Indonesia will follow through in June on plans to ban exports of bauxite, cobalt and tin as part of its strategy to draw more economic benefits from its rich natural resources, Arifin Tasrif, the country's energy and mining minister, said April 15 in an interview.
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Indonesia is playing an increasingly significant role in the energy transition with its world's largest nickel production and other large reserves of minerals needed for electric vehicle batteries and other electrification technologies.
"What we are not allowing is exporting raw materials because these minerals are not renewable," Tasrif told S&P Global Commodity Insights on the sidelines of the G7 Ministers' Meeting on Climate, Energy and Environment in Sapporo, northern Japan. "We have 270 million people, and it's growing by the year. How can we fulfil their needs? We have to create jobs. To create jobs, we have to develop projects and economic activities.
"While we are not allowing to export the raw material, we welcome partners to work together with us, create value together and then also share the benefit."
The ban on copper concentrate exports is expected to have a significant impact on Japanese and South Korean smelters, which have become major consumers of Indonesian concentrate, according to S&P Global.
Indonesia's nickel ore bans in 2014 and 2020 have attracted foreign stainless steel, battery and car makers to build a supply chain from nickel mining and smelting to battery and even EV manufacturing.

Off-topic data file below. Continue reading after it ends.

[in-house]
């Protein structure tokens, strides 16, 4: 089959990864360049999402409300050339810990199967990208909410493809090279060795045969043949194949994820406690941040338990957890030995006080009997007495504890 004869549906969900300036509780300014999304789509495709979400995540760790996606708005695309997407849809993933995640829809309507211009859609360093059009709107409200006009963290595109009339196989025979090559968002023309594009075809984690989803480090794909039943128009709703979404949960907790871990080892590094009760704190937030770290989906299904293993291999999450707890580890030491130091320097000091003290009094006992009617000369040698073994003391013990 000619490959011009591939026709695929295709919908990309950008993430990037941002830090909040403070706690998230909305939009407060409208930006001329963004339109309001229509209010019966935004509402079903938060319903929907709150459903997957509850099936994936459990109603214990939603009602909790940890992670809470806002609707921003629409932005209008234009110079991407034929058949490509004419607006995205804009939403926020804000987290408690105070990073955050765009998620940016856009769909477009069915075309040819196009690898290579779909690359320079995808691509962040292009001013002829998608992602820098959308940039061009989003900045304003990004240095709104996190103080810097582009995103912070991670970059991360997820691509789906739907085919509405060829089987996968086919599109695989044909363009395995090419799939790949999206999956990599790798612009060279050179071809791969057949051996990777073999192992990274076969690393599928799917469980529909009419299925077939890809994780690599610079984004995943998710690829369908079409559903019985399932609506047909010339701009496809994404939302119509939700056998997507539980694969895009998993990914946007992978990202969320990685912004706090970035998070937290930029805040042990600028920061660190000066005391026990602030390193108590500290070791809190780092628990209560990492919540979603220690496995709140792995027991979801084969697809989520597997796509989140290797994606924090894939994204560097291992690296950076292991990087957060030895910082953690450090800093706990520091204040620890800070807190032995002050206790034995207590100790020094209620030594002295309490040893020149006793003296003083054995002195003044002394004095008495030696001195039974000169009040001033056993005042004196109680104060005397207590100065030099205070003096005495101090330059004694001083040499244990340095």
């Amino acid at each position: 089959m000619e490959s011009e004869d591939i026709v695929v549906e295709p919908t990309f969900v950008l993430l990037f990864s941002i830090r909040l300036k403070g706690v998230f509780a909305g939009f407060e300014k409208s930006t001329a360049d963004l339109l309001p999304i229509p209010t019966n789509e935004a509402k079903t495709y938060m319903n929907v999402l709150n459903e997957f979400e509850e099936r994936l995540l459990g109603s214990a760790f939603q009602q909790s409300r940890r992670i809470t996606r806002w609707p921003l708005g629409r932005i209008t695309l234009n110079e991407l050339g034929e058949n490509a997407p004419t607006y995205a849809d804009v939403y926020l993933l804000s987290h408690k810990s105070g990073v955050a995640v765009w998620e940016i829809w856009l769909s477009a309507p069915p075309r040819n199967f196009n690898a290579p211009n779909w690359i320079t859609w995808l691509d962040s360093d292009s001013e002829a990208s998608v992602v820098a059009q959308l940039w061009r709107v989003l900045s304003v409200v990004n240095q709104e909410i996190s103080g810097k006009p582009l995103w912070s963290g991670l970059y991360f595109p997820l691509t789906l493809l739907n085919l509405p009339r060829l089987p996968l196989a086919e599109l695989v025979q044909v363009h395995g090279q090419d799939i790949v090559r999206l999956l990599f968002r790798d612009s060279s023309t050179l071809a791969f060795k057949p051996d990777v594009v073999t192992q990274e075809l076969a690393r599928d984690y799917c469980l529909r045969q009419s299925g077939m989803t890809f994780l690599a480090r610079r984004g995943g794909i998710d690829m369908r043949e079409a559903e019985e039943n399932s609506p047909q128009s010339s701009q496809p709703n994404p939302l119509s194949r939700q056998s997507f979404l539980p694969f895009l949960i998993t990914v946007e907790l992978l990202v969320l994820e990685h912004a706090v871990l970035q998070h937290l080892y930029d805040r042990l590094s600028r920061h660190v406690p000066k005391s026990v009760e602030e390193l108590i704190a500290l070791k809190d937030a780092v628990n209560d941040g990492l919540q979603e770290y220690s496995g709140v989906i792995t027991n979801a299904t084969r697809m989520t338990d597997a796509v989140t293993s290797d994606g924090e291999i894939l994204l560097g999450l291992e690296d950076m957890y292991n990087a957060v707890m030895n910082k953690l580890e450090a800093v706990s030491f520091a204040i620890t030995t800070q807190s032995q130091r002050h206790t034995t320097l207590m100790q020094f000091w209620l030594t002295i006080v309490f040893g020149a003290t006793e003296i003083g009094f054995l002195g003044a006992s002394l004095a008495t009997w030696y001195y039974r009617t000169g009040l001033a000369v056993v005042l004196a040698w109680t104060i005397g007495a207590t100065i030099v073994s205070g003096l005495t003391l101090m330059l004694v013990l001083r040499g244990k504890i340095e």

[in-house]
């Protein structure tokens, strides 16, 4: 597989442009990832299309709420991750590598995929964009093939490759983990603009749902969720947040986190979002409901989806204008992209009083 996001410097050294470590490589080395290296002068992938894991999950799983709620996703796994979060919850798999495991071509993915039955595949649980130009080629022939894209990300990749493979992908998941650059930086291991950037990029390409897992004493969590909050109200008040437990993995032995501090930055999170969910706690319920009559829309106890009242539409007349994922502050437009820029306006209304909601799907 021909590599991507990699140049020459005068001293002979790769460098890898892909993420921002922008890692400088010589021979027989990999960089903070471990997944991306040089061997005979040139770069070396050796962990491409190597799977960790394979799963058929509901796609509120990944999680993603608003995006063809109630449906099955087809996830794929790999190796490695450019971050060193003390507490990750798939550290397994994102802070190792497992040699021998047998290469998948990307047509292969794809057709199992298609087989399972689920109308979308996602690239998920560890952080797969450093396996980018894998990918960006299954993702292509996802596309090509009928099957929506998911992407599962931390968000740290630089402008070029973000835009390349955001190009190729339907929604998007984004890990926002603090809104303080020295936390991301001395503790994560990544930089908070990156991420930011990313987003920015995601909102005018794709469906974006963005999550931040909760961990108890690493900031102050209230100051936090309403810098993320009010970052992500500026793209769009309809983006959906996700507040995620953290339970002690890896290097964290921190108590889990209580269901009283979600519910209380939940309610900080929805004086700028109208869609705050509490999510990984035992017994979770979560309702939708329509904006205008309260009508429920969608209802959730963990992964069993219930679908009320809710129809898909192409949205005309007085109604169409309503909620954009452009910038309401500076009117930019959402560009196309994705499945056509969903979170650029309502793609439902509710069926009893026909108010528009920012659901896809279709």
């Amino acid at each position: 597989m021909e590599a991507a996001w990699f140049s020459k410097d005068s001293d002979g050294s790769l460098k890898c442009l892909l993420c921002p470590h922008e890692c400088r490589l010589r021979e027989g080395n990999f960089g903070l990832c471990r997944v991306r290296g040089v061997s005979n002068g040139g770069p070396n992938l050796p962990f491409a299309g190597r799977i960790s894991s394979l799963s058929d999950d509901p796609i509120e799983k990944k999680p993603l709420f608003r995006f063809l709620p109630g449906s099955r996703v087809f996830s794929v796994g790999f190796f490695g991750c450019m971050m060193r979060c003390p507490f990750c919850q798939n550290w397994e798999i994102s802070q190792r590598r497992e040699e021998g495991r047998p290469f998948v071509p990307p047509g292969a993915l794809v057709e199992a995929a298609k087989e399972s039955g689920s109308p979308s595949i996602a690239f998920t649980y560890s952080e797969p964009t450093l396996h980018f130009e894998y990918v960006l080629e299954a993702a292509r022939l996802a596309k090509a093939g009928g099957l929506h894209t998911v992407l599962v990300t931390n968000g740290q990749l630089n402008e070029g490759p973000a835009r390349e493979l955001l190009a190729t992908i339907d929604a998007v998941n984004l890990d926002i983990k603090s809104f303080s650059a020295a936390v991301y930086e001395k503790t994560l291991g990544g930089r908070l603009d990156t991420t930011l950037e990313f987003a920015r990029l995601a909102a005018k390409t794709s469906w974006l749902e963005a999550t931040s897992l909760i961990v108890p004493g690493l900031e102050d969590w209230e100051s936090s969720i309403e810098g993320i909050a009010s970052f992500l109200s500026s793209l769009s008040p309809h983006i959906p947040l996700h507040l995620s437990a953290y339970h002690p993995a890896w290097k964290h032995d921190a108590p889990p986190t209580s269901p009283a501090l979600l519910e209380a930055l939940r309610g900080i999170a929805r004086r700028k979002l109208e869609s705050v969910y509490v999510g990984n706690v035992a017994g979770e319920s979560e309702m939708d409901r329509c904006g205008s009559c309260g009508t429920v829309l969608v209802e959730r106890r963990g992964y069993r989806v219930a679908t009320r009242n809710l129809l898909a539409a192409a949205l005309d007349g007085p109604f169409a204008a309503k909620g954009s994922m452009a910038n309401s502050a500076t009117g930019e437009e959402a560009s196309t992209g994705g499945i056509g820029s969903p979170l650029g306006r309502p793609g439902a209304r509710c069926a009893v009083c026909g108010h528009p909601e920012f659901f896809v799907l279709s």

Critical mineral cooperation
Indonesia was invited by the G7 to join the Sapporo meeting as the chair of the Association of Southeast Asian Nations, or ASEAN.
G7 leaders have stressed the need to cooperate on critical minerals development to meet climate goals and protect against supply risks like Russia's war in Ukraine.
The International Energy Agency, which also joined the Sapporo talks, has warned that current climate targets depend too heavily on metals concentrated in a few countries like China and the Democratic Republic of Congo.
Tasrif acknowledged that mining practices have left environmental damage in his country but maintained that his government was now on the right track.
"We realize the effect of the pollution," Tasrif said. "We don't want it, it will directly affect our people. So we have to make strict regulation, tight control and then apply such kind of close scrutiny to the people who are not obeying the regulation."
On Indonesia's Abadi LNG development, Tasrif said he expects first production in 2028 or 2029. Japan's INPEX submitted April 4 a revised plan for the project, aiming to start front-end engineering design work by the end of 2023.
INPEX is working to integrate a carbon capture and storage (CCS) component after Tasrif's ministry in March enacted regulations on CCS in the oil and gas business.